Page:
WHC Local Grantee
Local Grant Awards
Bainbridge Island Japanese American Community
Fumiko Hayashida: The Woman Behind the Symbol
in association with the
Bainbridge Island Japanese American Community.
In 1942, two months after the bombing of Pearl Harbor, the U.S. government issued
Executive Order 9066 authorizing the relocation of 110,000 people of Japanese ancestry
living on the West Coast in order to incarcerate them in isolated and desolate concentration
camps. The government’s justification was to protect the country against espionage
and sabotage by Japanese Americans. Those rounded up included everyone who had at
least 1/16th of Japanese heritage—from newborn babies, young children and orphans,
to the elderly and the infirm. They were interned between 1942-1945 in ten states
from Idaho to Arkansas that were surrounded by barbed wire and soldiers with machine
guns facing inward.
Exclusion Order No. 1, authorizing the first relocation, targeted the Japanese Americans
living on Bainbridge Island, Washington. One of them was 31-year-old Fumiko Hayashida,
a pregnant mother of two. She was one of 227 members of her community who, dressed
in their best clothes, assembled at the Eagledale ferry landing on March 30th, 1942.
As they waited to be taken off the Island by armed military escorts, Fumiko, holding
her 13 month old daughter Natalie Kayo, was photographed by a Seattle Post-Intelligencer
photographer. The photograph has since become a lasting iconic symbol of the internment
Fumiko Hayashida's story reflects the effect of a great historical injustice on
the lives and dreams of many immigrant farming families in the early 1900s, and
how the futures of an entire ethnic community were changed by that experience. Families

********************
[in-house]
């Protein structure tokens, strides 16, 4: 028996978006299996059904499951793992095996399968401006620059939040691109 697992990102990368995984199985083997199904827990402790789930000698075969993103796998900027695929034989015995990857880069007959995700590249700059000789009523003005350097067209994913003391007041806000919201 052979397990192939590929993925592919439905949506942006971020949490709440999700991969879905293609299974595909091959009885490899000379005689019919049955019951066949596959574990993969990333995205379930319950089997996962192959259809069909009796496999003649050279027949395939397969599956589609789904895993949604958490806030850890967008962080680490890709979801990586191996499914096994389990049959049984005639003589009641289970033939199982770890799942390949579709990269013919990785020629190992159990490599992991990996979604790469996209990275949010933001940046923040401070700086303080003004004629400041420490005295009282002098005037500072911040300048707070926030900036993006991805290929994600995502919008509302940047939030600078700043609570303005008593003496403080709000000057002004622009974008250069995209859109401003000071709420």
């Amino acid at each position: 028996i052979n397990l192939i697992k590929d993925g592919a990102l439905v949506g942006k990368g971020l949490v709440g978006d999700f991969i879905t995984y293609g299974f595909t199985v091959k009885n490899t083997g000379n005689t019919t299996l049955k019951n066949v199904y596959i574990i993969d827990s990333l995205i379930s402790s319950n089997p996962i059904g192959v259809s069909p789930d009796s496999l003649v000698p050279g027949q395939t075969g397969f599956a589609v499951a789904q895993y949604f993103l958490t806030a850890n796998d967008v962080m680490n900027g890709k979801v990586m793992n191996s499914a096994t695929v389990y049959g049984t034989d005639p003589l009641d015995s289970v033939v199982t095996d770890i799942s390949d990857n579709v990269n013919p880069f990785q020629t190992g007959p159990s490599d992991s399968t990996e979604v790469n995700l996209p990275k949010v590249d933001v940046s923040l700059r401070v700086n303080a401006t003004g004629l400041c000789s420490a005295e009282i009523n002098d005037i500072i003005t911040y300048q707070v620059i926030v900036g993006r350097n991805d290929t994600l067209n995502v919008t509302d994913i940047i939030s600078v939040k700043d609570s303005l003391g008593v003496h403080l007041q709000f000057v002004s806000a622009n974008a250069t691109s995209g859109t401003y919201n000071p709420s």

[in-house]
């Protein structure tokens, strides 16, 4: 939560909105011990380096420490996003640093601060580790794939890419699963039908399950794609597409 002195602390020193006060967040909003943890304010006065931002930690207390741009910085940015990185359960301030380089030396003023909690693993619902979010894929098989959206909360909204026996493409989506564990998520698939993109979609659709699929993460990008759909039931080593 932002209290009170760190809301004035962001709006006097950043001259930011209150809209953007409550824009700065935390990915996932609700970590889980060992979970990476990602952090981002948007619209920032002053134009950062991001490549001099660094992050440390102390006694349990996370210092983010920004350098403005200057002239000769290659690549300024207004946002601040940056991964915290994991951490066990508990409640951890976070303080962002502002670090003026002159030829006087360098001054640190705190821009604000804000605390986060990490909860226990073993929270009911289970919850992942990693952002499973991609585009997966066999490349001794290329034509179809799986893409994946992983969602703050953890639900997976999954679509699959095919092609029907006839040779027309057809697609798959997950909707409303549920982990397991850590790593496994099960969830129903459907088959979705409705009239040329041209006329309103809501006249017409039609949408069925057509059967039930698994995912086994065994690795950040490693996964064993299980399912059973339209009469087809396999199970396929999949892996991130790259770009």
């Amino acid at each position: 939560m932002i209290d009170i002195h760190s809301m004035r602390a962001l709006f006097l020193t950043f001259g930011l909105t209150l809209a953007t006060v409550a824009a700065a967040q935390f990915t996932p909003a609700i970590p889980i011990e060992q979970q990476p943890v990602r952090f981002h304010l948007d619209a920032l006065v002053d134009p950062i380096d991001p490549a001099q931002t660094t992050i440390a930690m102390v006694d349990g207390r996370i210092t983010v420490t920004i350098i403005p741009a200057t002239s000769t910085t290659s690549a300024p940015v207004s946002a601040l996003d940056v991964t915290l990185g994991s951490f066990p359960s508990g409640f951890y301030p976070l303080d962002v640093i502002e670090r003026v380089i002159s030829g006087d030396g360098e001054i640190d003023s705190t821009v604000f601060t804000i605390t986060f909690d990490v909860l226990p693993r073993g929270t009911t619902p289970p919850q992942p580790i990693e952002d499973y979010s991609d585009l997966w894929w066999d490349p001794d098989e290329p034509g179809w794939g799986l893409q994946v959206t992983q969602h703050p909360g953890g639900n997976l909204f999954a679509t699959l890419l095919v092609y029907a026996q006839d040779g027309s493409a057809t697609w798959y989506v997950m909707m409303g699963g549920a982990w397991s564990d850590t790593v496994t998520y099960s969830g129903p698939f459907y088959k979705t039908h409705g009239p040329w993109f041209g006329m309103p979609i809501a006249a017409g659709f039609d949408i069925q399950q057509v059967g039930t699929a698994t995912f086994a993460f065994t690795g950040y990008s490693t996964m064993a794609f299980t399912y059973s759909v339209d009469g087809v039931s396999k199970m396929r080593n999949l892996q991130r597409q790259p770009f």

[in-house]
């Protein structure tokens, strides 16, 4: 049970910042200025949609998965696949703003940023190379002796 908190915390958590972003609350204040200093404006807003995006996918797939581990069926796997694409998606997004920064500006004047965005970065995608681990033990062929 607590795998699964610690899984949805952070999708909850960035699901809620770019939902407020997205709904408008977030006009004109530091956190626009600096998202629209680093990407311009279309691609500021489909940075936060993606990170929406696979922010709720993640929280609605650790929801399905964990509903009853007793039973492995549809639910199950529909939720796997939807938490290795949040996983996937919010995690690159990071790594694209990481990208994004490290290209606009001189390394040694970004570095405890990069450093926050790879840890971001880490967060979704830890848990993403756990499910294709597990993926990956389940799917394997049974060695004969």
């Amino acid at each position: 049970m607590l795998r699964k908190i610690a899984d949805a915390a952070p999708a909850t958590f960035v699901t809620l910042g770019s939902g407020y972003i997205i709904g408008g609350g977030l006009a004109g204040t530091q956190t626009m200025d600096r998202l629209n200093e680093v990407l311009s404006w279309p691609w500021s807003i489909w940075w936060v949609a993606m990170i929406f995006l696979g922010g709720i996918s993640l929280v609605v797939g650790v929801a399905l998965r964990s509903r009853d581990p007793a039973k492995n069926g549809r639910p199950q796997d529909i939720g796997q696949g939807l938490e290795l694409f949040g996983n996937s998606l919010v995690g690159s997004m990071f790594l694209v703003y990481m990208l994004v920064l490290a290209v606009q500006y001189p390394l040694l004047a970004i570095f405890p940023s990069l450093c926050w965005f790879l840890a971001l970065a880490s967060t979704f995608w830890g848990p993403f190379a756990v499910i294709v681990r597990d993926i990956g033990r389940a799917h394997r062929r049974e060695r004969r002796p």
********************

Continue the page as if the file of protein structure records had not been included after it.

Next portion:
suffered loss of property, hardship, and shame because they looked like the enemy.
Often separated from their husbands, in other camps or away fighting to defend the
country that had imprisoned their families, the mothers and grandmothers in the
Camps maintained the community.
With additional support from Humanities Washington, Artist Trust, the Bainbridge
Island Arts and Humanities Council, the Bainbridge Community Foundation and the
Celluloid Bainbridge Film Finishing Fund, the producers were able to lengthen the
original 9 minute website film to a 15 minute film.
The longer version of FUMIKO HAYASHIDA:THE WOMAN BEHIND THE SYMBOL premiered MOHAI and was broadcast on Public Television stations KCTS/Seattle and
KYVE/Yakima. Soon after, it was broadcast on Idaho Public Television and
on Oregon Public Broadcasting. The film was also shown on Spokane PBS and at the Minidoka Symposium in Twin Falls. The
theme of the symposium was Civil Liberties and the Arts.
The film was shown at the Port Townsend Film Festival, the Tacoma Film Festival, and the Gig Harbor Film Festival.
Fumiko Hayashida made an appearance at those festivals at age 99.
In addition, the film was shown at the Northwest Film Forum's Local Sightings
Film Festival in Seattle. The film was screened as part of Kitsap County's "One Book, One Community"
program in Bainbridge Island, Port Orchard, Bremerton and
Poulsbo. The film was screened along with several other of Lucy
Ostrander’s films at the Olympia Timberland Library and at the Japanese
American National Museum in Los Angeles.